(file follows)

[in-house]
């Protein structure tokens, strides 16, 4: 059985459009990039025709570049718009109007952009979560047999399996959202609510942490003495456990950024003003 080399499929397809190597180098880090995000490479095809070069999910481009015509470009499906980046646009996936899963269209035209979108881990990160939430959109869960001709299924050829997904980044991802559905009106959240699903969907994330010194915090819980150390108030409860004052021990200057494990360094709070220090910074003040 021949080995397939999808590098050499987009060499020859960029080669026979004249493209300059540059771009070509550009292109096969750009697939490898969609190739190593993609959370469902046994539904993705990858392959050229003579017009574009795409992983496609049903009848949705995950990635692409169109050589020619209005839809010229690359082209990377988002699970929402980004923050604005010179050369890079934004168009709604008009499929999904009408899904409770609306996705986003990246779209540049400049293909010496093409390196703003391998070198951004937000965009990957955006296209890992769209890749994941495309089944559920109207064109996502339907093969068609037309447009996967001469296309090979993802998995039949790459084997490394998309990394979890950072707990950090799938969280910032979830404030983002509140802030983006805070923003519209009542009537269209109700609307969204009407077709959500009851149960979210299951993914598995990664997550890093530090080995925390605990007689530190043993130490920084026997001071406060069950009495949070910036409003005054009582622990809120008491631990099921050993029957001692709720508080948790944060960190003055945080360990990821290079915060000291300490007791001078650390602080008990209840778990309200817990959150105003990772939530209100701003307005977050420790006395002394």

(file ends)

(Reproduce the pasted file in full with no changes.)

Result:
[in-house]
């Protein structure tokens, strides 16, 4: 059985459009990039025709570049718009109007952009979560047999399996959202609510942490003495456990950024003003 080399499929397809190597180098880090995000490479095809070069999910481009015509470009499906980046646009996936899963269209035209979108881990990160939430959109869960001709299924050829997904980044991802559905009106959240699903969907994330010194915090819980150390108030409860004052021990200057494990360094709070220090910074003040 021949080995397939999808590098050499987009060499020859960029080669026979004249493209300059540059771009070509550009292109096969750009697939490898969609190739190593993609959370469902046994539904993705990858392959050229003579017009574009795409992983496609049903009848949705995950990635692409169109050589020619209005839809010229690359082209990377988002699970929402980004923050604005010179050369890079934004168009709604008009499929999904009408899904409770609306996705986003990246779209540049400049293909010496093409390196703003391998070198951004937000965009990957955006296209890992769209890749994941495309089944559920109207064109996502339907093969068609037309447009996967001469296309090979993802998995039949790459084997490394998309990394979890950072707990950090799938969280910032979830404030983002509140802030983006805070923003519209009542009537269209109700609307969204009407077709959500009851149960979210299951993914598995990664997550890093530090080995925390605990007689530190043993130490920084026997001071406060069950009495949070910036409003005054009582622990809120008491631990099921050993029957001692709720508080948790944060960190003055945080360990990821290079915060000291300490007791001078650390602080008990209840778990309200817990959150105003990772939530209100701003307005977050420790006395002394």